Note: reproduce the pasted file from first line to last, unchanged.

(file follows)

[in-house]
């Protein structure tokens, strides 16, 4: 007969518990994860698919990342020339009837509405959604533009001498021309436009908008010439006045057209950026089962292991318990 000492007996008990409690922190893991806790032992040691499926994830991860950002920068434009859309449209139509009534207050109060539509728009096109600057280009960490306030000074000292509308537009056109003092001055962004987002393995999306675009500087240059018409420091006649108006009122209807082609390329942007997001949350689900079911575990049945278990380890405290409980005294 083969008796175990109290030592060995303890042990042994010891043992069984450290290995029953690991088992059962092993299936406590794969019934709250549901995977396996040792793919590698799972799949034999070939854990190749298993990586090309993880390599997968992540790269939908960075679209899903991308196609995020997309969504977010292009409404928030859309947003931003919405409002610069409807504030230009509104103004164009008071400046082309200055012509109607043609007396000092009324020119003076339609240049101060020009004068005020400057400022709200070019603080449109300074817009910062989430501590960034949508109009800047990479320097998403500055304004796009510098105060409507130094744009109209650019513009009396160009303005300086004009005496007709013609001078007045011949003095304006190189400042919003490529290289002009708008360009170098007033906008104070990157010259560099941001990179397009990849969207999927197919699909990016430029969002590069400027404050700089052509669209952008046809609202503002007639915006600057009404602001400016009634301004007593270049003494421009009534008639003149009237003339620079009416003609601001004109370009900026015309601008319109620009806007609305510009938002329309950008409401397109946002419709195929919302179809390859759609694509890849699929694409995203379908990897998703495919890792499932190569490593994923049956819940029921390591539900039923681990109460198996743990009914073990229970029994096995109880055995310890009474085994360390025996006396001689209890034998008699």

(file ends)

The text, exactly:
[in-house]
């Protein structure tokens, strides 16, 4: 007969518990994860698919990342020339009837509405959604533009001498021309436009908008010439006045057209950026089962292991318990 000492007996008990409690922190893991806790032992040691499926994830991860950002920068434009859309449209139509009534207050109060539509728009096109600057280009960490306030000074000292509308537009056109003092001055962004987002393995999306675009500087240059018409420091006649108006009122209807082609390329942007997001949350689900079911575990049945278990380890405290409980005294 083969008796175990109290030592060995303890042990042994010891043992069984450290290995029953690991088992059962092993299936406590794969019934709250549901995977396996040792793919590698799972799949034999070939854990190749298993990586090309993880390599997968992540790269939908960075679209899903991308196609995020997309969504977010292009409404928030859309947003931003919405409002610069409807504030230009509104103004164009008071400046082309200055012509109607043609007396000092009324020119003076339609240049101060020009004068005020400057400022709200070019603080449109300074817009910062989430501590960034949508109009800047990479320097998403500055304004796009510098105060409507130094744009109209650019513009009396160009303005300086004009005496007709013609001078007045011949003095304006190189400042919003490529290289002009708008360009170098007033906008104070990157010259560099941001990179397009990849969207999927197919699909990016430029969002590069400027404050700089052509669209952008046809609202503002007639915006600057009404602001400016009634301004007593270049003494421009009534008639003149009237003339620079009416003609601001004109370009900026015309601008319109620009806007609305510009938002329309950008409401397109946002419709195929919302179809390859759609694509890849699929694409995203379908990897998703495919890792499932190569490593994923049956819940029921390591539900039923681990109460198996743990009914073990229970029994096995109880055995310890009474085994360390025996006396001689209890034998008699």